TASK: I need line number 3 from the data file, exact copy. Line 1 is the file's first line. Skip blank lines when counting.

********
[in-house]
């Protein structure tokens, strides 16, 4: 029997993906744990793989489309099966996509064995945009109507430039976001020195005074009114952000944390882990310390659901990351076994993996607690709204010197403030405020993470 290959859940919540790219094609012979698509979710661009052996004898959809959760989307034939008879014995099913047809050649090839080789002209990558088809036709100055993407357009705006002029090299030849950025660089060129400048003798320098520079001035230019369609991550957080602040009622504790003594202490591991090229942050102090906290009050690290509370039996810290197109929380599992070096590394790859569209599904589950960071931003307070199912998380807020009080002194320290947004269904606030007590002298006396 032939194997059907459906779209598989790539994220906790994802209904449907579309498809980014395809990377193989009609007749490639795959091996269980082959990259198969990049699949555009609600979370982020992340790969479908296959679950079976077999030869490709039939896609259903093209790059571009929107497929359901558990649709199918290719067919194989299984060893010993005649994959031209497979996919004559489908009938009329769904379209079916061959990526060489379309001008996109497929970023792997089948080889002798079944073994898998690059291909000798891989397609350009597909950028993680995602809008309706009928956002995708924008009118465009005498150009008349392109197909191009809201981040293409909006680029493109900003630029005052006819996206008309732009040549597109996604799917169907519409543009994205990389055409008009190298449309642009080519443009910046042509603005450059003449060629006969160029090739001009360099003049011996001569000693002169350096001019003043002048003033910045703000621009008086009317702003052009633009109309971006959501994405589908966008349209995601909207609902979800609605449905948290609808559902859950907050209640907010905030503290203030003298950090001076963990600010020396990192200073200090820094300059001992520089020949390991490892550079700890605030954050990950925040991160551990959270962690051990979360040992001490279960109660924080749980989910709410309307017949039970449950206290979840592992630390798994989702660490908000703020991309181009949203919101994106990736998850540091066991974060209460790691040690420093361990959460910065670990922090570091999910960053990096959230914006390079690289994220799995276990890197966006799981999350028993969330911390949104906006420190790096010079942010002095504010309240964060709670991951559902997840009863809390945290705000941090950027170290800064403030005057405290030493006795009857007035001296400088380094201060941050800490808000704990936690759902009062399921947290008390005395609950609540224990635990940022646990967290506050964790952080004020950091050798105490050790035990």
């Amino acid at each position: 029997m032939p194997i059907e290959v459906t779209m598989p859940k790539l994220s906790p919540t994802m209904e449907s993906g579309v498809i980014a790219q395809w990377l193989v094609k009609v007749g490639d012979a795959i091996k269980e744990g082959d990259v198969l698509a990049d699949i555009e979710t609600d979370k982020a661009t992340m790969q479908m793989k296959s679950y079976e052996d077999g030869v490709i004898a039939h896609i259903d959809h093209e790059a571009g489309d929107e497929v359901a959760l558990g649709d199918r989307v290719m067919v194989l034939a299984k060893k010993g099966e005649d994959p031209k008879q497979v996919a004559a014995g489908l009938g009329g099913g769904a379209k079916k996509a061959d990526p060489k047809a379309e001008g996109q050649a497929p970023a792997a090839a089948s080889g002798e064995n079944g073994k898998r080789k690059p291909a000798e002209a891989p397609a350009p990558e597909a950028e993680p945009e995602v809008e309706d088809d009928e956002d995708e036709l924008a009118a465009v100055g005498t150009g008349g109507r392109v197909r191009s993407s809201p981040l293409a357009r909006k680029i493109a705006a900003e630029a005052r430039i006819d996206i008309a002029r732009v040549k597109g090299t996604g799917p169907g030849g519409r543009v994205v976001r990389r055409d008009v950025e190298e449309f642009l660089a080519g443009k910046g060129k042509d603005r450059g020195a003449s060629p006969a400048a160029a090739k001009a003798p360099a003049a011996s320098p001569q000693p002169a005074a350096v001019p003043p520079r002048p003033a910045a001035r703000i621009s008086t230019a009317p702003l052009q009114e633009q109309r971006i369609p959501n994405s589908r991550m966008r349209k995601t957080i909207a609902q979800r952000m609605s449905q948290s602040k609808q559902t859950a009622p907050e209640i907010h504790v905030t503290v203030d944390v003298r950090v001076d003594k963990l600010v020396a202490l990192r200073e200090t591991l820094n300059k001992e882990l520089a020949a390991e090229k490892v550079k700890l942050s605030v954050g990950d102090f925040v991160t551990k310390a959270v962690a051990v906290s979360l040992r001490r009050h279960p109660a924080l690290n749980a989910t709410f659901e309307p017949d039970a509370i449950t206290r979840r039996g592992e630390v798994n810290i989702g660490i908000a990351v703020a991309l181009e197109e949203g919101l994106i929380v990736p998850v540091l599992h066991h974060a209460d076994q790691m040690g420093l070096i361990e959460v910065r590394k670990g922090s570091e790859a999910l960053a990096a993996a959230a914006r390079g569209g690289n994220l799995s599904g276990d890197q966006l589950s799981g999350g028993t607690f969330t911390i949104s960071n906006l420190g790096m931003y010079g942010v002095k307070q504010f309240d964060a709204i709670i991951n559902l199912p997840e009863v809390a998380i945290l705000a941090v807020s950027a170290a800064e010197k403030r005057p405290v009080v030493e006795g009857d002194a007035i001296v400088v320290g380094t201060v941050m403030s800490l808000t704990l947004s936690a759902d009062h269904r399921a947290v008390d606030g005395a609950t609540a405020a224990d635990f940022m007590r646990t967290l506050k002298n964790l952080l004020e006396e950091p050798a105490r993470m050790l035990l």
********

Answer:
């Amino acid at each position: 029997m032939p194997i059907e290959v459906t779209m598989p859940k790539l994220s906790p919540t994802m209904e449907s993906g579309v498809i980014a790219q395809w990377l193989v094609k009609v007749g490639d012979a795959i091996k269980e744990g082959d990259v198969l698509a990049d699949i555009e979710t609600d979370k982020a661009t992340m790969q479908m793989k296959s679950y079976e052996d077999g030869v490709i004898a039939h896609i259903d959809h093209e790059a571009g489309d929107e497929v359901a959760l558990g649709d199918r989307v290719m067919v194989l034939a299984k060893k010993g099966e005649d994959p031209k008879q497979v996919a004559a014995g489908l009938g009329g099913g769904a379209k079916k996509a061959d990526p060489k047809a379309e001008g996109q050649a497929p970023a792997a090839a089948s080889g002798e064995n079944g073994k898998r080789k690059p291909a000798e002209a891989p397609a350009p990558e597909a950028e993680p945009e995602v809008e309706d088809d009928e956002d995708e036709l924008a009118a465009v100055g005498t150009g008349g109507r392109v197909r191009s993407s809201p981040l293409a357009r909006k680029i493109a705006a900003e630029a005052r430039i006819d996206i008309a002029r732009v040549k597109g090299t996604g799917p169907g030849g519409r543009v994205v976001r990389r055409d008009v950025e190298e449309f642009l660089a080519g443009k910046g060129k042509d603005r450059g020195a003449s060629p006969a400048a160029a090739k001009a003798p360099a003049a011996s320098p001569q000693p002169a005074a350096v001019p003043p520079r002048p003033a910045a001035r703000i621009s008086t230019a009317p702003l052009q009114e633009q109309r971006i369609p959501n994405s589908r991550m966008r349209k995601t957080i909207a609902q979800r952000m609605s449905q948290s602040k609808q559902t859950a009622p907050e209640i907010h504790v905030t503290v203030d944390v003298r950090v001076d003594k963990l600010v020396a202490l990192r200073e200090t591991l820094n300059k001992e882990l520089a020949a390991e090229k490892v550079k700890l942050s605030v954050g990950d102090f925040v991160t551990k310390a959270v962690a051990v906290s979360l040992r001490r009050h279960p109660a924080l690290n749980a989910t709410f659901e309307p017949d039970a509370i449950t206290r979840r039996g592992e630390v798994n810290i989702g660490i908000a990351v703020a991309l181009e197109e949203g919101l994106i929380v990736p998850v540091l599992h066991h974060a209460d076994q790691m040690g420093l070096i361990e959460v910065r590394k670990g922090s570091e790859a999910l960053a990096a993996a959230a914006r390079g569209g690289n994220l799995s599904g276990d890197q966006l589950s799981g999350g028993t607690f969330t911390i949104s960071n906006l420190g790096m931003y010079g942010v002095k307070q504010f309240d964060a709204i709670i991951n559902l199912p997840e009863v809390a998380i945290l705000a941090v807020s950027a170290a800064e010197k403030r005057p405290v009080v030493e006795g009857d002194a007035i001296v400088v320290g380094t201060v941050m403030s800490l808000t704990l947004s936690a759902d009062h269904r399921a947290v008390d606030g005395a609950t609540a405020a224990d635990f940022m007590r646990t967290l506050k002298n964790l952080l004020e006396e950091p050798a105490r993470m050790l035990l």